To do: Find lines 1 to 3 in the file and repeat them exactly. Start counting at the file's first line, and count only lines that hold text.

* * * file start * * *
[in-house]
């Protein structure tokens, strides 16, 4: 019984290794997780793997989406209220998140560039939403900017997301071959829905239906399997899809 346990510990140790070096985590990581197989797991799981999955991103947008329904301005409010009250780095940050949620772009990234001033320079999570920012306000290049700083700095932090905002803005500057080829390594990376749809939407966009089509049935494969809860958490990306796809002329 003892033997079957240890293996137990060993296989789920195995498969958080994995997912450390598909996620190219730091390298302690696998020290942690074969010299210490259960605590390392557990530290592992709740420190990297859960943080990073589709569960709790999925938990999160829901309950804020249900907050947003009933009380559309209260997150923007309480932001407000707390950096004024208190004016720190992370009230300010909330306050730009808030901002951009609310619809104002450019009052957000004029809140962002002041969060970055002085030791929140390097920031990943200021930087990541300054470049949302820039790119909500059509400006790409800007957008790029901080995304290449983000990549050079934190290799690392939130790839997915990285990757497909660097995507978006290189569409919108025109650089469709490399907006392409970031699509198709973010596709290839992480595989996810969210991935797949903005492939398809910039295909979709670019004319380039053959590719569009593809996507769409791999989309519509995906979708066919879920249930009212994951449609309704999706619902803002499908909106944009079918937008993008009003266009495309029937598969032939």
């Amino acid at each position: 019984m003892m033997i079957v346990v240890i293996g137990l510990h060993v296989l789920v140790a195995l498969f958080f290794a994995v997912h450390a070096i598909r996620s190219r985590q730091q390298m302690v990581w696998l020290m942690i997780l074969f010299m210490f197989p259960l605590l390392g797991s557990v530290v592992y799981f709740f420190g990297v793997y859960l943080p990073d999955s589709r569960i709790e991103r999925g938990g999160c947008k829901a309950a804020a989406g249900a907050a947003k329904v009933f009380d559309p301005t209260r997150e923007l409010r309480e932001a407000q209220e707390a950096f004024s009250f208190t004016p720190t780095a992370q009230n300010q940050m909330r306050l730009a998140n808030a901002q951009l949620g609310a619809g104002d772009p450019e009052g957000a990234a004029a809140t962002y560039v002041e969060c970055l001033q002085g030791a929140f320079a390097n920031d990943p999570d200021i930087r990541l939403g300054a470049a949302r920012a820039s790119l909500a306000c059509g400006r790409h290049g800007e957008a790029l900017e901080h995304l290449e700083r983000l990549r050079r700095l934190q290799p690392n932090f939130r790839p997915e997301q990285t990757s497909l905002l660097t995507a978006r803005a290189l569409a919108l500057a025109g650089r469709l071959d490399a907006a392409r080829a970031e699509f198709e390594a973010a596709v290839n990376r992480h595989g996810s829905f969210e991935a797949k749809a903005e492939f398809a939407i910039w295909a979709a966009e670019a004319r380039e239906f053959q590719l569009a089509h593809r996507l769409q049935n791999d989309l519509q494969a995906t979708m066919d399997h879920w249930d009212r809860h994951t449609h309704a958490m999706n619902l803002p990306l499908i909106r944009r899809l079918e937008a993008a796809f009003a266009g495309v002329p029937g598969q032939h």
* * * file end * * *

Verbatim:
[in-house]
């Protein structure tokens, strides 16, 4: 019984290794997780793997989406209220998140560039939403900017997301071959829905239906399997899809 346990510990140790070096985590990581197989797991799981999955991103947008329904301005409010009250780095940050949620772009990234001033320079999570920012306000290049700083700095932090905002803005500057080829390594990376749809939407966009089509049935494969809860958490990306796809002329 003892033997079957240890293996137990060993296989789920195995498969958080994995997912450390598909996620190219730091390298302690696998020290942690074969010299210490259960605590390392557990530290592992709740420190990297859960943080990073589709569960709790999925938990999160829901309950804020249900907050947003009933009380559309209260997150923007309480932001407000707390950096004024208190004016720190992370009230300010909330306050730009808030901002951009609310619809104002450019009052957000004029809140962002002041969060970055002085030791929140390097920031990943200021930087990541300054470049949302820039790119909500059509400006790409800007957008790029901080995304290449983000990549050079934190290799690392939130790839997915990285990757497909660097995507978006290189569409919108025109650089469709490399907006392409970031699509198709973010596709290839992480595989996810969210991935797949903005492939398809910039295909979709670019004319380039053959590719569009593809996507769409791999989309519509995906979708066919879920249930009212994951449609309704999706619902803002499908909106944009079918937008993008009003266009495309029937598969032939």
């Amino acid at each position: 019984m003892m033997i079957v346990v240890i293996g137990l510990h060993v296989l789920v140790a195995l498969f958080f290794a994995v997912h450390a070096i598909r996620s190219r985590q730091q390298m302690v990581w696998l020290m942690i997780l074969f010299m210490f197989p259960l605590l390392g797991s557990v530290v592992y799981f709740f420190g990297v793997y859960l943080p990073d999955s589709r569960i709790e991103r999925g938990g999160c947008k829901a309950a804020a989406g249900a907050a947003k329904v009933f009380d559309p301005t209260r997150e923007l409010r309480e932001a407000q209220e707390a950096f004024s009250f208190t004016p720190t780095a992370q009230n300010q940050m909330r306050l730009a998140n808030a901002q951009l949620g609310a619809g104002d772009p450019e009052g957000a990234a004029a809140t962002y560039v002041e969060c970055l001033q002085g030791a929140f320079a390097n920031d990943p999570d200021i930087r990541l939403g300054a470049a949302r920012a820039s790119l909500a306000c059509g400006r790409h290049g800007e957008a790029l900017e901080h995304l290449e700083r983000l990549r050079r700095l934190q290799p690392n932090f939130r790839p997915e997301q990285t990757s497909l905002l660097t995507a978006r803005a290189l569409a919108l500057a025109g650089r469709l071959d490399a907006a392409r080829a970031e699509f198709e390594a973010a596709v290839n990376r992480h595989g996810s829905f969210e991935a797949k749809a903005e492939f398809a939407i910039w295909a979709a966009e670019a004319r380039e239906f053959q590719l569009a089509h593809r996507l769409q049935n791999d989309l519509q494969a995906t979708m066919d399997h879920w249930d009212r809860h994951t449609h309704a958490m999706n619902l803002p990306l499908i909106r944009r899809l079918e937008a993008a796809f009003a266009g495309v002329p029937g598969q032939h």